Cyber Alert: WannaCry Ransomware
Date Issued: May 15, 2017
The MS-ISAC is aware of a new ransomware variant based off of Crypt.XXX called WannaCry. WannaCry encrypts files on the system and demands an average payment of $300 in bitcoins and will be doubled three days after the infection. If no payment has been received after seven days, the files on the affected system will be deleted. WannaCry leverages the EternalBlue exploit that was made public in April by the ShadowBrokers. EternalBlue utilizes a known SMB vulnerability affecting most versions of Windows. Systems that have already had Microsoft’s MS17-010 security patch applied are not vulnerable to the EternalBlue exploit used by WannaCry. The MS-ISAC originally released a cyber security advisory on March 14, 2017, detailing the specifics of this vulnerability and recommending that MS17-010 be applied.
To help slow down the progress of infection world-wide, Microsoft has released patches for legacy operating systems and a link is located in the references below.
The MS-ISAC is aware of open source reporting indicating potential modifications to the WannaCry ransomware.
- Initial version: The original infection called out to iuqerfsodp9ifjaposdfjhgosurijfaewrwergwea[.]com and will cease functioning if a successful response is received. An individual in the UK has registered this domain and therefore, any new infections of this variant of WannaCry are harmless. However, additional variants of the ransomware may not use this method of rendering the malware inert, therefore patching of systems is recommended.
- First Modification: The infection calls out to ifferfsodp9ifjaposdfjhgosurijfaewrwergwea[.]com. This variant has also been mitigated following the registration of the domain.
- Second Modification: Original infection removing the call out domain “kill switch.” The field indicating the callout domain is marked null. This variant has a corrupted ransomware payload and has not been identified in the wild.
- The MS-ISAC is aware of another, similar domain, that is potentially related to the campaign: iaaerfsodp9ifjaposdfjhgosurijfaewrwergwea[.]com.
US-CERT issued three updates to the alert at: https://www.us-cert.gov/ncas/alerts/TA17-132A/. This Alert is the result of efforts between the Department of Homeland Security (DHS) National Cybersecurity and Communications Integration Center (NCCIC) and the Federal Bureau of Investigation (FBI) to highlight known cyber threats. The changes correct syntax in the provided Yara rules and include links to the updated Microsoft patches for End of Life Systems.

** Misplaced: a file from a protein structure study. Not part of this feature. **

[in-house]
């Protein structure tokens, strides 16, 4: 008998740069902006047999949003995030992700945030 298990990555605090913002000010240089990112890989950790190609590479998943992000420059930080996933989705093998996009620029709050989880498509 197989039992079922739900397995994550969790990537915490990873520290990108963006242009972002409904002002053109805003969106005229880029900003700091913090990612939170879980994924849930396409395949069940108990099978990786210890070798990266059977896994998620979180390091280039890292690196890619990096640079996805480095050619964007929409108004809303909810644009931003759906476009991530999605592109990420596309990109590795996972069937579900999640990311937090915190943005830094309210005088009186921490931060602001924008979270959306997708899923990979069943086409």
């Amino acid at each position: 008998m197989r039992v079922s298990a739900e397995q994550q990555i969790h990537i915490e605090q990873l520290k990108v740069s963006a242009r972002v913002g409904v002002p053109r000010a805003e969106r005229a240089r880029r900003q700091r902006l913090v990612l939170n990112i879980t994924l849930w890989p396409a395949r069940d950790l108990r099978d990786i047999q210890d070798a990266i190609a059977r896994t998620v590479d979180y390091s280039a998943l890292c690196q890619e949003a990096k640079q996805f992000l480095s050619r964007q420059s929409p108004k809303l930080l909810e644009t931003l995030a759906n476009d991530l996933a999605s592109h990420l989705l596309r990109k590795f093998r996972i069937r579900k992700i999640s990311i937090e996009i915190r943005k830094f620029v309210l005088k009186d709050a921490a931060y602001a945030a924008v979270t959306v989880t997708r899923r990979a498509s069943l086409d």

- Microsoft Windows Vista, 7, 8.1, RT 8.1, 10
- Microsoft Windows Server 2008, 2008 R2, 2012, 2012 R2, 2016
- Microsoft Windows Server Core Installations 2008, 2008 R2, 2012, 2012 R2, 2016
- Microsoft Windows; XP SP2/SP3, Embedded SP3, 8 RT
- Microsoft Windows Server 2003 SP 2
MS-ISAC recommends organizations work to determine if older versions of the identified software are currently running on systems and develop a proper migration plan to ensure software is upgraded appropriately:
- Apply appropriate patches provided by Microsoft to vulnerable systems immediately after appropriate testing.
- Block ingress and egress traffic to TCP and UDP ports 139, 445, and 3389 at your demarcation point.
- It is advised to immediately remove un-patchable hosts from the network
- Consider generating alerts involving outbound traffic to the CNC IPs listed in the Cisco/Talos Blog and investigate activity that would be considered unexpected for a host
- Disable SMBv1 on all systems and utilize SMBv2 or SMBv3 after appropriate testing.
- Run all software as a non-privileged user (one without administrative privileges) to diminish the effects of a successful attack.
- Remind users not to visit un-trusted websites or follow links provided by unknown or un-trusted sources.
- Inform and educate users regarding the threats posed by hypertext links contained in emails or attachments, especially those from un-trusted sources.
- Apply the Principle of Least Privilege to all systems and services.